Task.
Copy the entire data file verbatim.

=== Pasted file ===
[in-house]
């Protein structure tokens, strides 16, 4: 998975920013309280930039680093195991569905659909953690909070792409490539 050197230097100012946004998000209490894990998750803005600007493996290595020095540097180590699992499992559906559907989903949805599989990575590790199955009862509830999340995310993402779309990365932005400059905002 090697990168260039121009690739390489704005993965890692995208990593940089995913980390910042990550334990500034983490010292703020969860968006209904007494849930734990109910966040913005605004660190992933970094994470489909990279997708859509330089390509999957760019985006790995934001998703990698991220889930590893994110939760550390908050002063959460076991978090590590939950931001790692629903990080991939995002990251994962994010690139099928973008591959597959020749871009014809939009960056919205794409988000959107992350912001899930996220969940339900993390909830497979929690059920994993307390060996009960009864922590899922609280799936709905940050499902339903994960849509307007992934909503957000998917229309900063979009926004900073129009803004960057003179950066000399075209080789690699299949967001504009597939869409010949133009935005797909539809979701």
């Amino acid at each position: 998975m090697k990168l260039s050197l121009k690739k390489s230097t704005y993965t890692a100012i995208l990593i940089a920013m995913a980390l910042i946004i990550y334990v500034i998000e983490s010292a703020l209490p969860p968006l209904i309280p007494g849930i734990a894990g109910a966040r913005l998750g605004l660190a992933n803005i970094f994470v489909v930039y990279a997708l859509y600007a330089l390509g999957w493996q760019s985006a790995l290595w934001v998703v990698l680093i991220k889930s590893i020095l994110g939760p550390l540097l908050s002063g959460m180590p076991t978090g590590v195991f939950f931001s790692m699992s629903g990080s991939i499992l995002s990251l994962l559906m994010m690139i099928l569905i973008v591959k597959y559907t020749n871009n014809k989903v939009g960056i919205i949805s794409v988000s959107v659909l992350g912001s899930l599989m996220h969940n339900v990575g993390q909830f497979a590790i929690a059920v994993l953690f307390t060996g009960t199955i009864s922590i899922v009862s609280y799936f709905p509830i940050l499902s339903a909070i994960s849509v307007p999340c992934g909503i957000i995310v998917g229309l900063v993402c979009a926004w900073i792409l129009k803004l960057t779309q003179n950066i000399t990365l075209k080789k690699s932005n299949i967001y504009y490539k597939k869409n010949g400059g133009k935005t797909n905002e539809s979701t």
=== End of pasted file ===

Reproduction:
[in-house]
């Protein structure tokens, strides 16, 4: 998975920013309280930039680093195991569905659909953690909070792409490539 050197230097100012946004998000209490894990998750803005600007493996290595020095540097180590699992499992559906559907989903949805599989990575590790199955009862509830999340995310993402779309990365932005400059905002 090697990168260039121009690739390489704005993965890692995208990593940089995913980390910042990550334990500034983490010292703020969860968006209904007494849930734990109910966040913005605004660190992933970094994470489909990279997708859509330089390509999957760019985006790995934001998703990698991220889930590893994110939760550390908050002063959460076991978090590590939950931001790692629903990080991939995002990251994962994010690139099928973008591959597959020749871009014809939009960056919205794409988000959107992350912001899930996220969940339900993390909830497979929690059920994993307390060996009960009864922590899922609280799936709905940050499902339903994960849509307007992934909503957000998917229309900063979009926004900073129009803004960057003179950066000399075209080789690699299949967001504009597939869409010949133009935005797909539809979701």
């Amino acid at each position: 998975m090697k990168l260039s050197l121009k690739k390489s230097t704005y993965t890692a100012i995208l990593i940089a920013m995913a980390l910042i946004i990550y334990v500034i998000e983490s010292a703020l209490p969860p968006l209904i309280p007494g849930i734990a894990g109910a966040r913005l998750g605004l660190a992933n803005i970094f994470v489909v930039y990279a997708l859509y600007a330089l390509g999957w493996q760019s985006a790995l290595w934001v998703v990698l680093i991220k889930s590893i020095l994110g939760p550390l540097l908050s002063g959460m180590p076991t978090g590590v195991f939950f931001s790692m699992s629903g990080s991939i499992l995002s990251l994962l559906m994010m690139i099928l569905i973008v591959k597959y559907t020749n871009n014809k989903v939009g960056i919205i949805s794409v988000s959107v659909l992350g912001s899930l599989m996220h969940n339900v990575g993390q909830f497979a590790i929690a059920v994993l953690f307390t060996g009960t199955i009864s922590i899922v009862s609280y799936f709905p509830i940050l499902s339903a909070i994960s849509v307007p999340c992934g909503i957000i995310v998917g229309l900063v993402c979009a926004w900073i792409l129009k803004l960057t779309q003179n950066i000399t990365l075209k080789k690699s932005n299949i967001y504009y490539k597939k869409n010949g400059g133009k935005t797909n905002e539809s979701t």